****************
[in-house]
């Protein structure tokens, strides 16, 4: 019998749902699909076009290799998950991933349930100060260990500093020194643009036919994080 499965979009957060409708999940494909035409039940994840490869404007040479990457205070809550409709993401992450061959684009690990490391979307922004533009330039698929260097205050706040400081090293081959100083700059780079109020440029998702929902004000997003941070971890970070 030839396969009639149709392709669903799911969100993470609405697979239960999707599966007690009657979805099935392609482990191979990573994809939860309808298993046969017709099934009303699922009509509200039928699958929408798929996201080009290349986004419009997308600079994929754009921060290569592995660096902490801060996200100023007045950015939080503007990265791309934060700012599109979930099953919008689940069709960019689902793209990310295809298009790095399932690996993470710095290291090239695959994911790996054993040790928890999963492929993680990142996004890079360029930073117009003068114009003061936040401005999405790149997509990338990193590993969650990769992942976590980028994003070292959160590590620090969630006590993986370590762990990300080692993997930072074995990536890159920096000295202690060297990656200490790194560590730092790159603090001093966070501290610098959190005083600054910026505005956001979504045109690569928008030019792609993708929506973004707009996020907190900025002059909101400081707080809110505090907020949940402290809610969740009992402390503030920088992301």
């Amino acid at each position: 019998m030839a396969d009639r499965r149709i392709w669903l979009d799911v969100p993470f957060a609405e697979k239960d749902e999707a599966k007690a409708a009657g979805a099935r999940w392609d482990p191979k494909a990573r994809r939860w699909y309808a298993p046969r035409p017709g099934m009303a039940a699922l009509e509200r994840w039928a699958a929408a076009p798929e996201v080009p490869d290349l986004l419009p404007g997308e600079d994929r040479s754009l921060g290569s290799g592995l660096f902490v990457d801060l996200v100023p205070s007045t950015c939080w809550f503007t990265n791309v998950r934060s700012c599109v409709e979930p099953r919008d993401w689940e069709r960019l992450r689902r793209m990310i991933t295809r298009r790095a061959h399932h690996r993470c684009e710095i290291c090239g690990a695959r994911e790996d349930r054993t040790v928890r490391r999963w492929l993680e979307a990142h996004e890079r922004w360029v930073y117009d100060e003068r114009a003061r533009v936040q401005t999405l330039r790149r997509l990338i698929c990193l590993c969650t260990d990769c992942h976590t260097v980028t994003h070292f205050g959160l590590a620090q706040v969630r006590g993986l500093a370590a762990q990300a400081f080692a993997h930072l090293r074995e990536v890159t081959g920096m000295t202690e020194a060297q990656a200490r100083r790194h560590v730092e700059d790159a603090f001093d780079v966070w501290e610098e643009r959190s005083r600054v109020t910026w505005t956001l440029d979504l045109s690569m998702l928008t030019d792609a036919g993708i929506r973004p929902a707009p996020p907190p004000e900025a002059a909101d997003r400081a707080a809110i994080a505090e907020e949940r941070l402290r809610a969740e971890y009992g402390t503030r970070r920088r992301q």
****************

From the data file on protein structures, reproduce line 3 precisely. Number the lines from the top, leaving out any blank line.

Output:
């Amino acid at each position: 019998m030839a396969d009639r499965r149709i392709w669903l979009d799911v969100p993470f957060a609405e697979k239960d749902e999707a599966k007690a409708a009657g979805a099935r999940w392609d482990p191979k494909a990573r994809r939860w699909y309808a298993p046969r035409p017709g099934m009303a039940a699922l009509e509200r994840w039928a699958a929408a076009p798929e996201v080009p490869d290349l986004l419009p404007g997308e600079d994929r040479s754009l921060g290569s290799g592995l660096f902490v990457d801060l996200v100023p205070s007045t950015c939080w809550f503007t990265n791309v998950r934060s700012c599109v409709e979930p099953r919008d993401w689940e069709r960019l992450r689902r793209m990310i991933t295809r298009r790095a061959h399932h690996r993470c684009e710095i290291c090239g690990a695959r994911e790996d349930r054993t040790v928890r490391r999963w492929l993680e979307a990142h996004e890079r922004w360029v930073y117009d100060e003068r114009a003061r533009v936040q401005t999405l330039r790149r997509l990338i698929c990193l590993c969650t260990d990769c992942h976590t260097v980028t994003h070292f205050g959160l590590a620090q706040v969630r006590g993986l500093a370590a762990q990300a400081f080692a993997h930072l090293r074995e990536v890159t081959g920096m000295t202690e020194a060297q990656a200490r100083r790194h560590v730092e700059d790159a603090f001093d780079v966070w501290e610098e643009r959190s005083r600054v109020t910026w505005t956001l440029d979504l045109s690569m998702l928008t030019d792609a036919g993708i929506r973004p929902a707009p996020p907190p004000e900025a002059a909101d997003r400081a707080a809110i994080a505090e907020e949940r941070l402290r809610a969740e971890y009992g402390t503030r970070r920088r992301q």